Consumer Creations: Increasingly, companies are giving consumers a shot at co-creating products and campaigns. Dunkin’ Donuts kicked off the March re-launch of its doughnut business with an opportunity for consumers to submit creations for its next doughnut. Out of 130,000 ideas, Dunkin’ announced the winner on National Donut Day and premiered the product in stores for customers to sample.
Likewise, CKE Restaurants invited consumers about a year ago to submit headline copy for its new Little Thickburger, the results of which were used to create six TV ads and numerous Web-based ads. More recently, consumers were asked to help Hardee’s find a name for its new Biscuit Holes, even though the company had already settled on an option, Haley says. The entertaining results were posted online at www.nameourholes.com to help build buzz for the product.
Feeding Word of Mouth: Speaking of buzz, marketers are still discovering the promotional potential of social media like Facebook, YouTube, Twitter, Flickr, and iPhone apps. Haley told me that CKE contracted with YouTube “all-stars” (i.e., members who have an especially large following for their video posts) to develop videos for the chain’s new Portobello Mushroom Burger, generating about 10 million views.
He also points out that CKE was a leader in launching popular restaurant-based iPhone apps earlier this year, including an iBurger virtual eating app, and a “Le Hardee’s Parisian Pick Up” app that helps customers hit on French maids (likely those who he says the company hired to drive around college campuses and sporting events on Segways to promote the new French Dip Burger).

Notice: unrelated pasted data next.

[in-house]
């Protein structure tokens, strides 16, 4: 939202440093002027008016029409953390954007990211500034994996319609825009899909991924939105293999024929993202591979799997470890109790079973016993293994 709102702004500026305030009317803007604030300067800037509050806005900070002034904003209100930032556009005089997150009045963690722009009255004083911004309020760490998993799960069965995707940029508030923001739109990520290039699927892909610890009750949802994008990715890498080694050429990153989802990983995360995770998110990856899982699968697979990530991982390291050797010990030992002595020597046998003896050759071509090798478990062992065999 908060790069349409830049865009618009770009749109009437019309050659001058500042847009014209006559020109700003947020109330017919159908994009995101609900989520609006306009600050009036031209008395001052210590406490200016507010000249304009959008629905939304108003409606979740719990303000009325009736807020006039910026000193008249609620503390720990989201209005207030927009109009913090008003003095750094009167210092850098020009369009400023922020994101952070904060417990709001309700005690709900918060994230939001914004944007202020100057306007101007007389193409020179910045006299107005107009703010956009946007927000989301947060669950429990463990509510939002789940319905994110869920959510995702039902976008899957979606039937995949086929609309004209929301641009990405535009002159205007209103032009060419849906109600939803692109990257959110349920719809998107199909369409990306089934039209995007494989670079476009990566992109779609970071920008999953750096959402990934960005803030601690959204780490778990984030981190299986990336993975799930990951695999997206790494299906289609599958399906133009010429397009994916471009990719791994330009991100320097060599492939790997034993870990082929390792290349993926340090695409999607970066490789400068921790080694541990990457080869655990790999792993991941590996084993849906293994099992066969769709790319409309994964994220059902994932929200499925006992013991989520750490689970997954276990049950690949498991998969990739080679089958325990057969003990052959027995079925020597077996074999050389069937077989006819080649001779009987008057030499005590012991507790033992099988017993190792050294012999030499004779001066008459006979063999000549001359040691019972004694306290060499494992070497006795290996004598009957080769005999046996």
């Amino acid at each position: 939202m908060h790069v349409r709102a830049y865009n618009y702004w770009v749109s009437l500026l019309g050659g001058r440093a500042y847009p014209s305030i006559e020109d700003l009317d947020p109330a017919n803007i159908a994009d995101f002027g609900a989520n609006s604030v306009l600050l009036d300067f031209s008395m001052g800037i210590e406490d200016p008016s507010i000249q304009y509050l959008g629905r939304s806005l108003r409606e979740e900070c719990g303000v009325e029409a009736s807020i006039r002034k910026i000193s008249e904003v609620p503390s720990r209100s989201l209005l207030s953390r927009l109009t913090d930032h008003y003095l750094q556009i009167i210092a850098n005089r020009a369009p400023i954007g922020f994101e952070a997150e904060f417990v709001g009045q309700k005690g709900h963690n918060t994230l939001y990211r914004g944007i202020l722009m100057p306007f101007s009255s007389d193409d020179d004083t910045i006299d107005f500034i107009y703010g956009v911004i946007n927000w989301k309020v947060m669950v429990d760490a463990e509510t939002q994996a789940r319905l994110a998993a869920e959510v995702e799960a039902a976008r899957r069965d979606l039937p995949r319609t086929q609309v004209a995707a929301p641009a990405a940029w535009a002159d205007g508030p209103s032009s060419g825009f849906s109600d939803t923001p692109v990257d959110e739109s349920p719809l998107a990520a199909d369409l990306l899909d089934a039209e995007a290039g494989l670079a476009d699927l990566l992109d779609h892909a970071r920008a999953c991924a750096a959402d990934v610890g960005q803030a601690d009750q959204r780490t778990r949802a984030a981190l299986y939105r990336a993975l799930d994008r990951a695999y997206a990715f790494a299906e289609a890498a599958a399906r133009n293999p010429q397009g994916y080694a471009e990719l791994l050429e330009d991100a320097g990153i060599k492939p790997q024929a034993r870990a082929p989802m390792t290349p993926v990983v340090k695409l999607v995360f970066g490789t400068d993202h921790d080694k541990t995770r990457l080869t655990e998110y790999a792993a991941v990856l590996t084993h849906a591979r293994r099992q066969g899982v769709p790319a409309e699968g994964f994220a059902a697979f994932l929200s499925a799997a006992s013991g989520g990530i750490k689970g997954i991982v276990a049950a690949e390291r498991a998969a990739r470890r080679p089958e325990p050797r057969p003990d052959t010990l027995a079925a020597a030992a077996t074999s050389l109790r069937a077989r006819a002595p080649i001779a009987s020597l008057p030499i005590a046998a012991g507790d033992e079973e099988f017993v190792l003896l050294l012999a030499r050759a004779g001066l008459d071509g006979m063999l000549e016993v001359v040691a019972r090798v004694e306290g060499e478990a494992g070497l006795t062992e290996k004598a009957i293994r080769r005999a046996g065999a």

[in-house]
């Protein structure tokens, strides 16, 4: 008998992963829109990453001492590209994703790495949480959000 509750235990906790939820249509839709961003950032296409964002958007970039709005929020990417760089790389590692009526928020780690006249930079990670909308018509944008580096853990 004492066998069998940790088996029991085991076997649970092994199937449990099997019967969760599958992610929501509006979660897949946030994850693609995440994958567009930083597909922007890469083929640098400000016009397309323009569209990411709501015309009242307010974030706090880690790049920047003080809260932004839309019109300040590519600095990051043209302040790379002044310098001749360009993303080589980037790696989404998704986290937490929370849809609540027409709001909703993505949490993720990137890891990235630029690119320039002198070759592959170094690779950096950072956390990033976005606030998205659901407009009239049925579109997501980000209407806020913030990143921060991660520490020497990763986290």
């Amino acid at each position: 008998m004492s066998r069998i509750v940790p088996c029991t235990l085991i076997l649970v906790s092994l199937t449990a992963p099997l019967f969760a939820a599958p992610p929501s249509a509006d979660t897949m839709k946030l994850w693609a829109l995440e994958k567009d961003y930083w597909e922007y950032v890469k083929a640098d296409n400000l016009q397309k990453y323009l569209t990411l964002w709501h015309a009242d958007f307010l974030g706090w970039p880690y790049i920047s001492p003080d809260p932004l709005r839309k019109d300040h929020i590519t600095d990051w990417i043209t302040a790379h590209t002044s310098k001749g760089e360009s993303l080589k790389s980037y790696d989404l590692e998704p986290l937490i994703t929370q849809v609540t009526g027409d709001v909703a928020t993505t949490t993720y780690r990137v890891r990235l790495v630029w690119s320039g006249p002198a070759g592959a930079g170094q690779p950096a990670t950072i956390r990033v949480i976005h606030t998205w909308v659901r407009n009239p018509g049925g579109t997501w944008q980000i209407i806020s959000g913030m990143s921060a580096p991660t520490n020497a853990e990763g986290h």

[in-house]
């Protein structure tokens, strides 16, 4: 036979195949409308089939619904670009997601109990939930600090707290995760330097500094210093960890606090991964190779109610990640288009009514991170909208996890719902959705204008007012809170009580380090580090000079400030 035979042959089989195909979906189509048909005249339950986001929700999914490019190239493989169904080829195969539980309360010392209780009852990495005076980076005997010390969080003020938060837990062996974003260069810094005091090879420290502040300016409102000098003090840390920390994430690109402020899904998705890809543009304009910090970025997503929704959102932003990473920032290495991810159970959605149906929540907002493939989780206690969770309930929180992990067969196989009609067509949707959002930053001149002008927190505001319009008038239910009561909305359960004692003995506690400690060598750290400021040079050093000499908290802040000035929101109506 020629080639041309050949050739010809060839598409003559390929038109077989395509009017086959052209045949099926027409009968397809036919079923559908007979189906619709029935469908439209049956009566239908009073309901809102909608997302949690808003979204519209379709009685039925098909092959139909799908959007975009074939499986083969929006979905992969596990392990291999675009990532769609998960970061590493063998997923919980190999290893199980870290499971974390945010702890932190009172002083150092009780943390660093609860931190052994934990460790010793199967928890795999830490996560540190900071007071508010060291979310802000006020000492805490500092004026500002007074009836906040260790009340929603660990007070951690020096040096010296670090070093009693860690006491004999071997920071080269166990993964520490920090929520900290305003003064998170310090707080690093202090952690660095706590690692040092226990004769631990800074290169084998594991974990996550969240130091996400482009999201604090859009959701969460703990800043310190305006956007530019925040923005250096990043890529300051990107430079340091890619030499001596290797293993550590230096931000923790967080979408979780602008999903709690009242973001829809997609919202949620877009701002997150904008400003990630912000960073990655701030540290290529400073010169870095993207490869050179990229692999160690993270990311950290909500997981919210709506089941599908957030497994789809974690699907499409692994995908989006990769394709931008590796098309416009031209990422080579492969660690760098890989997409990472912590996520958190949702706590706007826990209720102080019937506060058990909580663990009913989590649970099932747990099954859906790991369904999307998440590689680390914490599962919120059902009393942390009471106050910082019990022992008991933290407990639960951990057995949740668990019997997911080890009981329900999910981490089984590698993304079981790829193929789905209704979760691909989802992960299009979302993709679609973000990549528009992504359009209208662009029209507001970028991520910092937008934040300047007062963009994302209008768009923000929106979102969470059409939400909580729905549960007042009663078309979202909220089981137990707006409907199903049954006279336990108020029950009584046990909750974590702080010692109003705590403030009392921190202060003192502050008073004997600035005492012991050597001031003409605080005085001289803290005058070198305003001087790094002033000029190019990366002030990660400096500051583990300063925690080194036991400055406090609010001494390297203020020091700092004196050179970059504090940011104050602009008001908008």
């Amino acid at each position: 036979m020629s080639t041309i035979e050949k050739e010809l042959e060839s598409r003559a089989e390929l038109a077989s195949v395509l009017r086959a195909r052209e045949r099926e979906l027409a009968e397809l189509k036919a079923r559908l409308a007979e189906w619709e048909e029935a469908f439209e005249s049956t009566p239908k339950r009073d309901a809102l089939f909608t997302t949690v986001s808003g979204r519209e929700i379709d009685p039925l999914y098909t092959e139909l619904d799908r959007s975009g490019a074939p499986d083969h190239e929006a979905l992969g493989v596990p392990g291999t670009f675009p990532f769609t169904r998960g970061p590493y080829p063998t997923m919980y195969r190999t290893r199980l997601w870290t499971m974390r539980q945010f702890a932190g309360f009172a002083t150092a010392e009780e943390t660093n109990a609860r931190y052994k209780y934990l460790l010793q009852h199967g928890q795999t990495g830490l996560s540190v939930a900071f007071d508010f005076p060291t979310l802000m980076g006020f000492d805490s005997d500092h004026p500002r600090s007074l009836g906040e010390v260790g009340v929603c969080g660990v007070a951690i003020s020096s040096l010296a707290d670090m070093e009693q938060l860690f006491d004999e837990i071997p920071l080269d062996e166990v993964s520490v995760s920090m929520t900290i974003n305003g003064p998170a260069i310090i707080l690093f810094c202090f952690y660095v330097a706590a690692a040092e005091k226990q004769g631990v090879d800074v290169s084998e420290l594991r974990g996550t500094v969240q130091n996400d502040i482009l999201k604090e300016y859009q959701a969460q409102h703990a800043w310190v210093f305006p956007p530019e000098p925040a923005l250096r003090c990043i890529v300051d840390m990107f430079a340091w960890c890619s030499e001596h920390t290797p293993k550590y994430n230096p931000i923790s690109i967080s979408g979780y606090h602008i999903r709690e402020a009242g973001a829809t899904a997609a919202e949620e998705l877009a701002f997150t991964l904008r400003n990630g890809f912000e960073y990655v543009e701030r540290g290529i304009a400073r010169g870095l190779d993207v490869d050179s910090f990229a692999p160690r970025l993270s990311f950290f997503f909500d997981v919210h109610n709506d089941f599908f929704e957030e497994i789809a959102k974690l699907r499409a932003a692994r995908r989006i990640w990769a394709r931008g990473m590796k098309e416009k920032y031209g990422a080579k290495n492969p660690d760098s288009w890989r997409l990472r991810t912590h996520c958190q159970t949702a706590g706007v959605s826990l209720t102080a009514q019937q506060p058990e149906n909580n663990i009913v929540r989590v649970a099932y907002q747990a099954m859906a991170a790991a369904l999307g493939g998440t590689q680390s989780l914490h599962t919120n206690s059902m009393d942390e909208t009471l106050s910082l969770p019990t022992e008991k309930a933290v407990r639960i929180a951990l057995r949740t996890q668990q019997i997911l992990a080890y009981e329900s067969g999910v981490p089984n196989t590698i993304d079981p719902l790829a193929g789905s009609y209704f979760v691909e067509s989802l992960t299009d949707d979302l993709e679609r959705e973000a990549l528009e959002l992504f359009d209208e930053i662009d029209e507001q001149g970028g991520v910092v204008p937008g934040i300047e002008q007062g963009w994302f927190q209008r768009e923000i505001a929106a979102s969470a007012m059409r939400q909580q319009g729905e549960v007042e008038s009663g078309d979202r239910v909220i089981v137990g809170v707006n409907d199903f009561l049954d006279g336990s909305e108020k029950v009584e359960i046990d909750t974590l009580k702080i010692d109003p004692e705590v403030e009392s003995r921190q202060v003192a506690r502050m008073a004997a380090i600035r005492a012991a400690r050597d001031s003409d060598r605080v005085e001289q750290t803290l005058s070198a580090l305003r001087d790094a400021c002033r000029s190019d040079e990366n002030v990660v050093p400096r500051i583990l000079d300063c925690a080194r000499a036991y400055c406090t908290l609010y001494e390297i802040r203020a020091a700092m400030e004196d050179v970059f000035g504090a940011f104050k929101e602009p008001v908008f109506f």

Dunkin’ Donuts also “put a greater focus on ‘buzz’ and trying to get more consumers talking about some of our marketing,” Ashworth says. “Twitter is one of the first places where we get the word out on product or promotional things. It’s a great way to let our enthusiastic fans know about our new products. It doesn’t have the scale of national television; it kind of has an interesting mixture of marketing, customer service, and public relations.”
As Long As You’re Here: While every marketer I spoke with agrees that traditional media vehicles continue to be essential to draw consumers to stores, one should never forget the power of engaging customers who have already walked into the store.
Snyder was one of several who emphasized “the power of communicating with your current customer base ‘on lot.’” Checkers, she says, executed a tremendous on-site push during the company’s wing promotion, producing a 50 to 60 percent higher hit rate than markets that didn’t.
Haley says Hardee’s and Carl’s Jr. have no permanent value menu and do not advertise discounted prices to the general public, but the companies do have a handful of existing menu items that are offered at a reduced price point at the store. Only premium offerings are promoted on air.
So it appears that discounts and free samples haven’t completely fallen off the marketing radar yet. But smart marketers are using these tactics strategically as part of larger programs aimed at building profits and followings for products well after the recession recedes.